Why Lobby?

Politicians Discussing Global Warming

Politicians Discussing Global Warming – sculpture by Isaac Cordal

Ever heard about a Government decision and said “How on earth did they ….?”

The politicians and public servants who, between them, are responsible for the decisions of Australia’s Federal, State and Local governments, are not perfect; nor are the processes underpinning their decisions.

The processes of public policy-making are supposed to minimise mistakes, but there is plenty of scope for error:

  • a need to act quickly, or inability to act quickly enough,
  • inadequate staff or budget for thorough consultation or research,
  • demands to conform with political beliefs or a Government agenda rather than reflect reality,
  • senior managers or politicians unwilling to modify or be flexible in their approach,
  • senior managers or politicians who are unapproachable or bullies, when receiving advice,
  • senior managers or politicians prepared to toady, in hope of promotion,
  • taking bad advice (e.g. incomplete, tainted, under-informed, self-serving or partial) from trusted sources or competing lobbyists,
  • misjudgement: poorly evaluating risk or poorly weighing competing claims,
  • bad faith or partiality or incompetence on the part of decision-makers,

and so on.

It’s unsafe to presume your most important issue will be addressed optimally by Government, with so many possible sources of error.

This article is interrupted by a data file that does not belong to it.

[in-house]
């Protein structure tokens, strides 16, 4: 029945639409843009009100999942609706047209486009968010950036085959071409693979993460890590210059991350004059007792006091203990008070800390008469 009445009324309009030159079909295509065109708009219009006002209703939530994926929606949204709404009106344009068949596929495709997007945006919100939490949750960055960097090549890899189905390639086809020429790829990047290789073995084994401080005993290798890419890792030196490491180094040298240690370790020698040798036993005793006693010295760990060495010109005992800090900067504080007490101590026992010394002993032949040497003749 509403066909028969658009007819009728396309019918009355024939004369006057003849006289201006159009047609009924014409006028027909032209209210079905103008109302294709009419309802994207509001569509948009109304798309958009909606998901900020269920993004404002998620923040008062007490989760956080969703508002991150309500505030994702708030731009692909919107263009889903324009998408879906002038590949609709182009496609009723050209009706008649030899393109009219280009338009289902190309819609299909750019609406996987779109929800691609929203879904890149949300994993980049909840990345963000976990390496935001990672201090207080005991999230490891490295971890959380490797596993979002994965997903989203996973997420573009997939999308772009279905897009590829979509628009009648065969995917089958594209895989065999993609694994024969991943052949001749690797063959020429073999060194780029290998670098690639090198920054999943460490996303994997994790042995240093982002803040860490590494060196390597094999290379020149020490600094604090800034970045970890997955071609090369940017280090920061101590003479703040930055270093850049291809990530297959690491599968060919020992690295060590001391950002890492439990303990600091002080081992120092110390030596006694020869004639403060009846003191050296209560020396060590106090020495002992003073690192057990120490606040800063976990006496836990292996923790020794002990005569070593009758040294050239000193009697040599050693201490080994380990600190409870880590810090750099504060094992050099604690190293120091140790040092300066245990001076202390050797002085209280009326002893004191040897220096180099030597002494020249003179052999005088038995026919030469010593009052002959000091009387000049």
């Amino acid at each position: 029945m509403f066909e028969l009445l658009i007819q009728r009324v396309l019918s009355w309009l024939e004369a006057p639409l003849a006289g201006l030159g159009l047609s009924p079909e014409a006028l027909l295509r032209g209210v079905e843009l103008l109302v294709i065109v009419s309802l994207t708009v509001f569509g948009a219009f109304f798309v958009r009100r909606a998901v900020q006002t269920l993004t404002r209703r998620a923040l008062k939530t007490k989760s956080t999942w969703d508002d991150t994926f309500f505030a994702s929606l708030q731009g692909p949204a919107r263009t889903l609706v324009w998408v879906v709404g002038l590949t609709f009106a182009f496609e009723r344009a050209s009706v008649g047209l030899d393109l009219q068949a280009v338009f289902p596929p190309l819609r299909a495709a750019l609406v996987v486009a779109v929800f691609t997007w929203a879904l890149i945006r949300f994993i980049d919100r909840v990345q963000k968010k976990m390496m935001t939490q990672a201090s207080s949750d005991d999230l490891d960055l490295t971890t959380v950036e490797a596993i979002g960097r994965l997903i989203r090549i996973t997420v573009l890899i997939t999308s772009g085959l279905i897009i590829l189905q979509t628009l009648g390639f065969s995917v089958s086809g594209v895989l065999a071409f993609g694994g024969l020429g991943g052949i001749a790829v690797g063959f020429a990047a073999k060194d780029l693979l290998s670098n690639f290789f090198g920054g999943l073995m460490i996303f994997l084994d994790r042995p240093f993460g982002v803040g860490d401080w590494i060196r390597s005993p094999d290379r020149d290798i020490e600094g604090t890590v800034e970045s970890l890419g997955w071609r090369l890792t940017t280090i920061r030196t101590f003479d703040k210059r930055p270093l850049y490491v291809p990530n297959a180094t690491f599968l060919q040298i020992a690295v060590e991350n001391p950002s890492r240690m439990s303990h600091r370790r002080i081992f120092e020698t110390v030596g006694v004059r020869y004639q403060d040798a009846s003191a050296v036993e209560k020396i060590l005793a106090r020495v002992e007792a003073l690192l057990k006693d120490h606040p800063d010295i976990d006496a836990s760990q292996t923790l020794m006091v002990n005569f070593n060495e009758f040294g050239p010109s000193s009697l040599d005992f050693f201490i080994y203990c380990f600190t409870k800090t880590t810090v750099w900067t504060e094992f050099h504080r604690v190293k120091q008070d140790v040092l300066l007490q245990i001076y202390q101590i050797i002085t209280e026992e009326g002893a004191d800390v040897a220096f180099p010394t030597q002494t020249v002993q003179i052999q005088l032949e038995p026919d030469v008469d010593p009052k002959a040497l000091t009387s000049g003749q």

So, to minimise risk, you need to be inside the process, ensuring policy is well-made, policy instruments are well chosen, implementation is well planned, governance is effective, and so on.

We all want to see the best possible decisions coming out of Government: think of yourself as part of the quality control mechanism.

(The debate about what constitutes “lobbying” is for another day /blog post!)

About Mike Smith

Partner in Ethical Consulting Services: www.ethicalconsulting.com; Ethical strategies and programs which get you where you need to go ... * Exceptional government & stakeholder relations, * Thriving governance systems, * Specialised project facilitation, * Inbound investment assistance, * Successful marketing, communications and PR campaigns ... and customised training in each of these areas.

Posted on August 13, 2014, in Culture, Government Relations, how to lobby, Lobbying, Strategy. Bookmark the permalink. 2 Comments.

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